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Why get an ISRC? Invaluable advice from PPL
Article Post Date: Thursday 09.08.2012

Once a recording has been produced, mixed and mastered, the next thing the rights holder wants to do is release it for the world to listen to.  In order to ensure the rights holders and performers are correctly paid the money they are due from having it released, it is crucial that the recording can be uniquely identified.  The ISRC is the industry standard way to do this. This guide will tell you what an ISRC is, how it is used by the industry and what you need to do to get one.

What is an ISRC?

ISRC stands for International Standard Recording Code. It is a code that is embedded into the sound recording file to help organisations with the music industry to track where the recording is bought, downloaded or broadcast.  Without one, a record company is unable to get their music onto sites like iTunes or register them with PPL.

An ISRC is made up of 12 characters and split into four sections:


 

  • The first two characters identify the country where the member is based (eg, 'GB' represents 'Great Britain').
  • The next three characters identify the rights holder. PPL allocate these three letters and numbers - they are specific to the rights holder. (Please note that this code does not imply permanent ownership of the recording or video. The code will not change if the recording is later licensed to a different owner.)
  • The next two characters identify the year in which the specific recording was given an ISRC.
  • The last five characters are the choice of the rights holder when allocating recordings with an ISRC. These characters are always numbers. The easiest way to organise this section of the code is to give the first recording '00001', the second '00002', etc. The sequence can be reset to '00001' when a new year of reference (section three, detailed above) is applicable.


How is the ISRC used and why is it important?

The rights holder will need to provide their mastering engineer with a unique code for each recording being mastered.  Your engineer will embed the ISRC into the metadata section of the sound recording file – this will stay with the recording wherever it goes, be it processed into an MP3 file and distributed digitally or pressed onto a CD. Downstream users of that final product can then read the ISRC in a similar way to how your computer reads the title/artist information on a CD or MP3 you listen to. It is forever embedded into the background file information of that recording.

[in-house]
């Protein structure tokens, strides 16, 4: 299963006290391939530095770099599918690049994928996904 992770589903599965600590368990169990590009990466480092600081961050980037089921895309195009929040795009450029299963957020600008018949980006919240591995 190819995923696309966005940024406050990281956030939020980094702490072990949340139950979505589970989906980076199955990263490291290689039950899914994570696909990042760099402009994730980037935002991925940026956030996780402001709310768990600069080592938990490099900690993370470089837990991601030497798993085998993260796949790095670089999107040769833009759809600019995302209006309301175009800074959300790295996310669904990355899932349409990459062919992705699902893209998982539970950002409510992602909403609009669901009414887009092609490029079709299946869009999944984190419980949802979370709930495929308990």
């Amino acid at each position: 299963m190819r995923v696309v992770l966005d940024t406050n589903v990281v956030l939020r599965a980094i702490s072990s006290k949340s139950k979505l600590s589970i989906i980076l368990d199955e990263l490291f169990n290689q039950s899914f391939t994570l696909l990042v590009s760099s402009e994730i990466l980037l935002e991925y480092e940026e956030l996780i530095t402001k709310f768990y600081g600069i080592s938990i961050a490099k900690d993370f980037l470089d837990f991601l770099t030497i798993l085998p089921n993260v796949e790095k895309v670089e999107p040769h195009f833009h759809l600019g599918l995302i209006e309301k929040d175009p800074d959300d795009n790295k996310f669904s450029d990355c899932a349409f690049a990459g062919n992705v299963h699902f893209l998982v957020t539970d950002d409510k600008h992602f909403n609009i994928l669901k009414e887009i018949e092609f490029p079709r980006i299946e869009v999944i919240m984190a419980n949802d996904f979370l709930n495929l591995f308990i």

It is also important to ensure that ISRCs are used correctly. Once a specific version of a recording has been allocated an ISRC, it should not allocated a new one. For example, if you release a single and that same version is then included on a later album release or compilation, you should ensure that the SAME original ISRC is used each time.

That said, it is also important to ensure new codes are allocated when necessary. The industry guidelines state that any recording that is more than 10 seconds different in duration should be allocated a new code – for example, a radio edit and an album edit of the same recording should have a new code if their durations differ by more than 10 seconds.  Similarly, remixes, alternative version, re-records and live recordings should all be allocated unique ISRCs.

Once allocated and released, the ISRC can then be used to track sales and airplay. If somebody buys your recording from iTunes, iTunes will report the ISRC to the Official Charts Company (OCC) and your distributor. OCC then reference the ISRC to find out what recording has been bought - this process is how the Official UK Singles Chart is produced each week. Your distributor will match the ISRC back to the specific recording to ensure money is correctly allocated.

The ISRC is especially vital to PPL, the UK’s sound recording licensing company. PPL licenses recorded music played in public or broadcast and then distributes the licence fees to its performer and rights holder members. With nearly 6 million unique recordings on the PPL Repertoire Database, the ISRC is the most efficient way to identify what a recording is and when it is being played.  A rights holder member of PPL cannot register a recording without an ISRC - because the ISRC is the unique identifier, PPL use it to de-duplicate registrations of the same recording (e.g. from compilations) to identify recordings as quickly and efficiently as possible. 

PPL does not retain a profit for its services. Every penny, after administration costs, is passed onto its registered members, thousands of performers and record companies who receive the royalties they deserve for their recorded music. The ISRC helps to keep these administration costs to a minimum – without it, PPL would have to manually identify recordings using title and artist information. Using ISRCs to do this not only speeds up the process but increases the accuracy of the resulting payment – no ISRC (or the wrong ISRC) could in some instances lead to the wrong people being paid.

How do I get an ISRC?

PPL provide ISRCs to rights holders in the UK. There is no cost involved in obtaining an ISRC or becoming a PPL member. Please visit the PPL website to find out how to get an ISRC.

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